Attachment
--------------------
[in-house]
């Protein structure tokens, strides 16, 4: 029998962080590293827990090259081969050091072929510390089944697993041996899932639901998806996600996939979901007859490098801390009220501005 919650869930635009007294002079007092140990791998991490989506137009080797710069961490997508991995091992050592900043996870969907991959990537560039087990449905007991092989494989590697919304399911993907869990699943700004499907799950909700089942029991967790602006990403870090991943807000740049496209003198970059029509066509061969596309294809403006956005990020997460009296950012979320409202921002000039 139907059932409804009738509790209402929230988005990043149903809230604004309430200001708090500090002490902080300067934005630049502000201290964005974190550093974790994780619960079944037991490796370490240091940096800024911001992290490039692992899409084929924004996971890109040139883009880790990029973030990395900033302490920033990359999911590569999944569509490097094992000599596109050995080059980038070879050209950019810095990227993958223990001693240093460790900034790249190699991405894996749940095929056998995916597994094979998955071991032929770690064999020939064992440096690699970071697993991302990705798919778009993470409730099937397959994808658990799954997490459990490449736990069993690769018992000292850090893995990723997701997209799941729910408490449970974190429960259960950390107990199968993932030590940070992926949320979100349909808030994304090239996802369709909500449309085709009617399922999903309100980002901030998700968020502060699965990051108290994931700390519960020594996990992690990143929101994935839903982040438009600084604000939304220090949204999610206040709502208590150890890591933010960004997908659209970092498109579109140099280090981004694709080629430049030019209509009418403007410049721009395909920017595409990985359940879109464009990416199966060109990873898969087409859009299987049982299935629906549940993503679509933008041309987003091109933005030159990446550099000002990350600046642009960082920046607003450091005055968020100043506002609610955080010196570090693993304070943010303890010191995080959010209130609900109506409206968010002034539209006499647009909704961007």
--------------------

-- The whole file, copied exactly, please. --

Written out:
[in-house]
């Protein structure tokens, strides 16, 4: 029998962080590293827990090259081969050091072929510390089944697993041996899932639901998806996600996939979901007859490098801390009220501005 919650869930635009007294002079007092140990791998991490989506137009080797710069961490997508991995091992050592900043996870969907991959990537560039087990449905007991092989494989590697919304399911993907869990699943700004499907799950909700089942029991967790602006990403870090991943807000740049496209003198970059029509066509061969596309294809403006956005990020997460009296950012979320409202921002000039 139907059932409804009738509790209402929230988005990043149903809230604004309430200001708090500090002490902080300067934005630049502000201290964005974190550093974790994780619960079944037991490796370490240091940096800024911001992290490039692992899409084929924004996971890109040139883009880790990029973030990395900033302490920033990359999911590569999944569509490097094992000599596109050995080059980038070879050209950019810095990227993958223990001693240093460790900034790249190699991405894996749940095929056998995916597994094979998955071991032929770690064999020939064992440096690699970071697993991302990705798919778009993470409730099937397959994808658990799954997490459990490449736990069993690769018992000292850090893995990723997701997209799941729910408490449970974190429960259960950390107990199968993932030590940070992926949320979100349909808030994304090239996802369709909500449309085709009617399922999903309100980002901030998700968020502060699965990051108290994931700390519960020594996990992690990143929101994935839903982040438009600084604000939304220090949204999610206040709502208590150890890591933010960004997908659209970092498109579109140099280090981004694709080629430049030019209509009418403007410049721009395909920017595409990985359940879109464009990416199966060109990873898969087409859009299987049982299935629906549940993503679509933008041309987003091109933005030159990446550099000002990350600046642009960082920046607003450091005055968020100043506002609610955080010196570090693993304070943010303890010191995080959010209130609900109506409206968010002034539209006499647009909704961007």